When my daughter was young, each time I left home for several days she would take a T-shirt I’d recently worn to bed and carry it with her during my absence. At night, she would tuck the shirt into her pillowcase, the memory of me lingering in the cotton. It appears that God also attaches scent to memory.
In Exodus, when Adonai descends from the clouds, Moses proclaims that here is God, merciful, gracious, and “wide in the nostrils”—what we translate now as long-suffering or slow to anger. The inverse appears when God’s nose is “hot,” like the time when Moses refuses to believe God can use him to free the Hebrew people from their bondage in Egypt.
Throughout the Hebrew scriptures, God is in the habit of smelling. Offerings are like incense, a pleasing aroma to God. Like all of us, God inhales the air and breathes in scents that activate the capacity for memories and feelings. The more space in the nose, the more God can inhale—and the more God remembers, the more God feels, the more God responds.
I wonder what memory God attached to the smell of burnt offering from Noah’s lonely sacrifice on Mount Ararat. At this point in the Bible, no burnt sacrifices have been offered by people or commanded by God. While the text gives us no answer, the connection between memory and scent, between emotional recall and aroma, help us move away from sacrificial transaction and toward the pathos of God.
This pathos, Abraham Heschel reminds us in The Prophets, is “not an idea of goodness, but a living care; not an immutable example, but an ongoing challenge, a dynamic relation between God and man.” God loves, God remembers, and God “reacts intimately to the events of history.” Noah offers God a present—Noah, the one who is righteous and whole, the one whose name means rest. Noah seems to know something intimate about the God he follows.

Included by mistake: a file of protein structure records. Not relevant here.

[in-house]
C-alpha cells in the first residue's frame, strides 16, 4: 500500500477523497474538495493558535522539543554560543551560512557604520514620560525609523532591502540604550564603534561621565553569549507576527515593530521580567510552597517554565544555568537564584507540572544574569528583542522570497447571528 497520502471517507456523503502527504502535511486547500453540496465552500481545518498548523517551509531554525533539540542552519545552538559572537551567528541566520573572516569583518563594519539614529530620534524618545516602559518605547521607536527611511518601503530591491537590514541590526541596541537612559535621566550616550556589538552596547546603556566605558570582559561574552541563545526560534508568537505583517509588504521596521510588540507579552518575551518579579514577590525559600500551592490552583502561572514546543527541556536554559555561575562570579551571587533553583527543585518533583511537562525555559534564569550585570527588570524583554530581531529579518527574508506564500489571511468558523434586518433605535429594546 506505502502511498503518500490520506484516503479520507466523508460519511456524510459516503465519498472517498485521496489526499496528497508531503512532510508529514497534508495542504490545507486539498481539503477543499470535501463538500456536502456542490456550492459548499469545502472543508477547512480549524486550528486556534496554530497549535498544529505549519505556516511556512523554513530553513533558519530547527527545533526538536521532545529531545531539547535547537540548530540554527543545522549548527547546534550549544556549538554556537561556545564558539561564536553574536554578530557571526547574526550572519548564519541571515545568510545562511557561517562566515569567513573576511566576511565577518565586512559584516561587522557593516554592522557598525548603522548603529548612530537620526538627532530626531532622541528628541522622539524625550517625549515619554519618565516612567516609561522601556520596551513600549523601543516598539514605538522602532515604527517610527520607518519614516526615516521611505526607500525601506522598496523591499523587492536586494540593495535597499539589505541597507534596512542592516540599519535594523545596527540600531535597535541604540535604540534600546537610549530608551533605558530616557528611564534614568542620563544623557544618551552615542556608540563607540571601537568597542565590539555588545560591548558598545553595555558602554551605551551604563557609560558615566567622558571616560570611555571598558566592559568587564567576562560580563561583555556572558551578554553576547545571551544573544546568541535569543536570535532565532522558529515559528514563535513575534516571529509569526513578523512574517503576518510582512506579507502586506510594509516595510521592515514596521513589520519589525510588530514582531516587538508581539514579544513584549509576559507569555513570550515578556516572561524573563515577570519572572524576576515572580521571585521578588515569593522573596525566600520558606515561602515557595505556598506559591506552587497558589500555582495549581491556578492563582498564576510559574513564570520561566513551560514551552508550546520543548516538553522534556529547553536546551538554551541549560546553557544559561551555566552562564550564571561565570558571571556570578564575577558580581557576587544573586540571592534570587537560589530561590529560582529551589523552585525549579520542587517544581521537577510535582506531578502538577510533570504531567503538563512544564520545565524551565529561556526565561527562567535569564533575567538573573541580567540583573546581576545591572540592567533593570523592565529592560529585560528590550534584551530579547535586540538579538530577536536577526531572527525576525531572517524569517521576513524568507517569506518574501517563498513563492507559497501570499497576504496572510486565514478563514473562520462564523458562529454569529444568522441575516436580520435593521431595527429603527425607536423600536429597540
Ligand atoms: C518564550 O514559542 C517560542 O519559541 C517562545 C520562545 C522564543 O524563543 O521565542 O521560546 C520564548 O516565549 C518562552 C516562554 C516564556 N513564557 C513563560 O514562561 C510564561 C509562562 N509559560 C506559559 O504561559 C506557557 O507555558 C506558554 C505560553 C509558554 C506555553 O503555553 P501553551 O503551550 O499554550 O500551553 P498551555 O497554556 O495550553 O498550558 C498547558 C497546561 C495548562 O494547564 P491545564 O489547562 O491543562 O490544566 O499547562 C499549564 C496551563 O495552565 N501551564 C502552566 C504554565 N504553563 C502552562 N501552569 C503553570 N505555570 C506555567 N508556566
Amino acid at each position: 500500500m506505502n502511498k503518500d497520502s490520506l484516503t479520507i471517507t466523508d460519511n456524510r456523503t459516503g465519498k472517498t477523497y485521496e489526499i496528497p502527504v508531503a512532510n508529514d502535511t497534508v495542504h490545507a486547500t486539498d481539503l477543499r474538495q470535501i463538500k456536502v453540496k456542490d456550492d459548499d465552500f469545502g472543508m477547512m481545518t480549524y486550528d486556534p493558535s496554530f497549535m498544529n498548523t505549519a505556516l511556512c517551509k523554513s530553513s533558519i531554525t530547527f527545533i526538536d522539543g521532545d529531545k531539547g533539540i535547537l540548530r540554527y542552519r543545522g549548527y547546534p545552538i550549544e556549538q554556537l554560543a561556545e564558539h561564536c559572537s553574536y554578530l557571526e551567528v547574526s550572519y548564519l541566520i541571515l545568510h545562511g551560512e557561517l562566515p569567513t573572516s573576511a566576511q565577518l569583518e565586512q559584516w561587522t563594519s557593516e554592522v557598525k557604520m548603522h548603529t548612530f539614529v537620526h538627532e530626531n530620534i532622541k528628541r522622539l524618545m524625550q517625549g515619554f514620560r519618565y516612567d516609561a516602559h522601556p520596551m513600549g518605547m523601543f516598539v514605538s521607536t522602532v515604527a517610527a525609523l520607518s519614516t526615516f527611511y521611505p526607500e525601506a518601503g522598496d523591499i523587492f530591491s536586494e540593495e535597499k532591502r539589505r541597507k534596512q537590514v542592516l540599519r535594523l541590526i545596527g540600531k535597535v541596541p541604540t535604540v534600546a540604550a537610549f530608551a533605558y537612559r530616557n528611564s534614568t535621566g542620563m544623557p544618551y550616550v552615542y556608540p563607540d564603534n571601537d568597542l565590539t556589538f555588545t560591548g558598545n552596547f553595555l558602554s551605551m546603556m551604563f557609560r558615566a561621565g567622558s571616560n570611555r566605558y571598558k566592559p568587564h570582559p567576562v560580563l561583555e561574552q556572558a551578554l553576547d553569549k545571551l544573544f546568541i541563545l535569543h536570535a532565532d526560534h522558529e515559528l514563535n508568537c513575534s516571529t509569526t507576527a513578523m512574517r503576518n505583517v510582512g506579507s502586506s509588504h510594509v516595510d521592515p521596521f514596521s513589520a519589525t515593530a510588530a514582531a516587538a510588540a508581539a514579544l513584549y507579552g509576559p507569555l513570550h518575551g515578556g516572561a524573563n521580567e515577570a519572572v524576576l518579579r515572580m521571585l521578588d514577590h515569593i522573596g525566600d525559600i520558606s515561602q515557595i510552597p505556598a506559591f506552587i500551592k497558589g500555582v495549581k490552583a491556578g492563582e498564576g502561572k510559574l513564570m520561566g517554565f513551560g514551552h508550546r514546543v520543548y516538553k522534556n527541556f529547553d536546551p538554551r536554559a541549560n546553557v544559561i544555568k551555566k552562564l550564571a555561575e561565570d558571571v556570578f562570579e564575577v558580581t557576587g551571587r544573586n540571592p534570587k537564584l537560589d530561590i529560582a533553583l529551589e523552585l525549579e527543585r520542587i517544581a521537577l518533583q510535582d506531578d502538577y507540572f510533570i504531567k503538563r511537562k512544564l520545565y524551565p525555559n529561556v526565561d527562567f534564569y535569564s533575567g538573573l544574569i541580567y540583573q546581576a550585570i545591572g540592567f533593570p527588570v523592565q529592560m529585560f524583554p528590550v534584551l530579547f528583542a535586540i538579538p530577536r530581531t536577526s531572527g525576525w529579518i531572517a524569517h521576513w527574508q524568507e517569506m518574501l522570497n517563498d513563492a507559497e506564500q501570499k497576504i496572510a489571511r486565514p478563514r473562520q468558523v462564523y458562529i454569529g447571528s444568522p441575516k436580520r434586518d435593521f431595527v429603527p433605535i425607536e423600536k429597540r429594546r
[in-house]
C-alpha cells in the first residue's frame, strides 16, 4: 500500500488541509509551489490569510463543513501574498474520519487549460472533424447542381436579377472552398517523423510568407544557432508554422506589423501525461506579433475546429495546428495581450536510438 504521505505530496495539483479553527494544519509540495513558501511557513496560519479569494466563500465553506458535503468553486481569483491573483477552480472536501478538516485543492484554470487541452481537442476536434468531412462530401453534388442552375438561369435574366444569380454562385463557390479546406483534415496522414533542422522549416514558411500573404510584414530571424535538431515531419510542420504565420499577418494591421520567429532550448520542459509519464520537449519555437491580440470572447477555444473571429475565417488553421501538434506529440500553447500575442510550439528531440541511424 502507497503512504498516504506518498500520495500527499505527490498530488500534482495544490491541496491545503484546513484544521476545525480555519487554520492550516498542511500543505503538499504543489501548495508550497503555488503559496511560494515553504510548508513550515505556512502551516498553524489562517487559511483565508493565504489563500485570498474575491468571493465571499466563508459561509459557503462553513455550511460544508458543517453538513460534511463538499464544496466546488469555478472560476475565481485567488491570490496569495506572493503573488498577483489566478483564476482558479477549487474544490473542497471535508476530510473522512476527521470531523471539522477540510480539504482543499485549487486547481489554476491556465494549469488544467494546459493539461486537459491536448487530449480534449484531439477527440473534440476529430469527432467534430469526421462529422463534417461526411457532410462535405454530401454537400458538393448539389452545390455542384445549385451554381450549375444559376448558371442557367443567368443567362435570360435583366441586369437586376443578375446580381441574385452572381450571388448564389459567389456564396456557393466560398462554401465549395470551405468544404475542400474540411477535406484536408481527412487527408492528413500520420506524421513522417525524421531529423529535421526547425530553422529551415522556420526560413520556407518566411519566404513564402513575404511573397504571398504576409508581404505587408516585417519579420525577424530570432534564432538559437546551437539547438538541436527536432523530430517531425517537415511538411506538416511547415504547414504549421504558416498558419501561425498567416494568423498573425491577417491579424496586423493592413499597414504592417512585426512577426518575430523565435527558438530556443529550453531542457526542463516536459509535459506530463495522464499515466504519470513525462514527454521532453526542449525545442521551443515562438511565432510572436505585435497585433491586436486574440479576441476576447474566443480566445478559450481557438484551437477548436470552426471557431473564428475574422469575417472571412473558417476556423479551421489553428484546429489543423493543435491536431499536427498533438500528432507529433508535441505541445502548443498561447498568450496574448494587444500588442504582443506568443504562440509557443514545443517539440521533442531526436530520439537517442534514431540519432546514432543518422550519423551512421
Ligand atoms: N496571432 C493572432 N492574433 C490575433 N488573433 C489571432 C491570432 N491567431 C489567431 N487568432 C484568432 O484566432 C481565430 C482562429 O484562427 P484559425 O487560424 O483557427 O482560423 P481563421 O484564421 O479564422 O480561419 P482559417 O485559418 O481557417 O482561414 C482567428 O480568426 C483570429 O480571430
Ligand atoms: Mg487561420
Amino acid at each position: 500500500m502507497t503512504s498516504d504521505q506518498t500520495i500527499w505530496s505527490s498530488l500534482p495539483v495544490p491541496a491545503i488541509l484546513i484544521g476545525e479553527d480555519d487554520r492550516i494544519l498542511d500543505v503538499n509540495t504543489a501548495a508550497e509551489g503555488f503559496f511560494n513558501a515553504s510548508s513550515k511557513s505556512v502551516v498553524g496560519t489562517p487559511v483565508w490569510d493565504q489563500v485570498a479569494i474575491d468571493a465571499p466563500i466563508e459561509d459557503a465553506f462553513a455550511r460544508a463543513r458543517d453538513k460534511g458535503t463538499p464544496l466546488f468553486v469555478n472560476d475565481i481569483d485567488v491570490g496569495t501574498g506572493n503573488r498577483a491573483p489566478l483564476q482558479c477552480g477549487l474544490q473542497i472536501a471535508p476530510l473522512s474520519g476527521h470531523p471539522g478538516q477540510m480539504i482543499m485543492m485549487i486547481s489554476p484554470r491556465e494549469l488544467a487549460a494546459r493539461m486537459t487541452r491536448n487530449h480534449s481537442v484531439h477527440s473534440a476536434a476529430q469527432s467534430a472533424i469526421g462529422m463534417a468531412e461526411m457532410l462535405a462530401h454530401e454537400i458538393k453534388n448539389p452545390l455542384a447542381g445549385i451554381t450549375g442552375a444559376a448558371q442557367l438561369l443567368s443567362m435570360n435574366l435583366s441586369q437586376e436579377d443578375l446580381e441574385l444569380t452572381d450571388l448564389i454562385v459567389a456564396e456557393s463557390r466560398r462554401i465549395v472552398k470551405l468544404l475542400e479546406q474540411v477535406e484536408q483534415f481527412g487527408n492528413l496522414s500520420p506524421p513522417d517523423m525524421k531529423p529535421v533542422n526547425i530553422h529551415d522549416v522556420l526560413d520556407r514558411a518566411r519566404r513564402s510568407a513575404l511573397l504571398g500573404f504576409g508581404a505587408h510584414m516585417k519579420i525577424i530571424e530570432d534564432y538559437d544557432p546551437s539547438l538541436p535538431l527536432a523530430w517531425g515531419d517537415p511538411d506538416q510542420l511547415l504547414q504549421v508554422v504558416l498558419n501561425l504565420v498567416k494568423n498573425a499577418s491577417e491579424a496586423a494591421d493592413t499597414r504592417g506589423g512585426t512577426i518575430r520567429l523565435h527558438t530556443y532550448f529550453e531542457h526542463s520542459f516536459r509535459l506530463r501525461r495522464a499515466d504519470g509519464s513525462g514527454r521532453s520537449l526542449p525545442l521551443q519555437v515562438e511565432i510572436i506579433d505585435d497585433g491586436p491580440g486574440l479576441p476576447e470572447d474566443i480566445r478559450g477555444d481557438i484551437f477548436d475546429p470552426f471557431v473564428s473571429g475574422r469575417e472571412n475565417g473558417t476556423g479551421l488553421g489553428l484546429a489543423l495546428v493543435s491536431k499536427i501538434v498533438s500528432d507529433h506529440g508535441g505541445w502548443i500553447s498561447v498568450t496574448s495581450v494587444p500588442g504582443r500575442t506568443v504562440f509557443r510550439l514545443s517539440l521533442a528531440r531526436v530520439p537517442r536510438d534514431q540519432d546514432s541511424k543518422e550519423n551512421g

Perhaps the offering on the soaked mountaintop surrounded by receding deadly water tells us about the mutual love between God and Noah, an intimacy we are invited to witness. Noah knows God in a way that others do not, shares memories born of a common life in faithfulness. I do not know what the smell of burning meat triggered in God’s memory, but the smell of that gift lends toward compassion for all creation.
Weeks after my COVID diagnosis, I pulled apart a head of garlic, crushed a bulb, held it close to my face, and inhaled. Cutting through the haze of the past month, assisted by cells that were repaired after the virus’s damage, I sensed a faint trace of sharpness. This smell is summers harvesting garlic on a farm in Oregon. It is a hundred church potluck meals. It is the feeling of my childhood walking through fields dotted with onion grass and of my own daughter playing at her mud kitchen with wild onion in the backyard.
“God does not reveal himself in abstract absoluteness, but in a personal and intimate relation to the world,” writes Heschel. “He is also moved and affected by what happens in the world, and reacts accordingly. Events and human actions arouse in Him joy or sorrow, pleasure or wrath.” Like us, God smells the world—God remembers, and God is moved to compassion.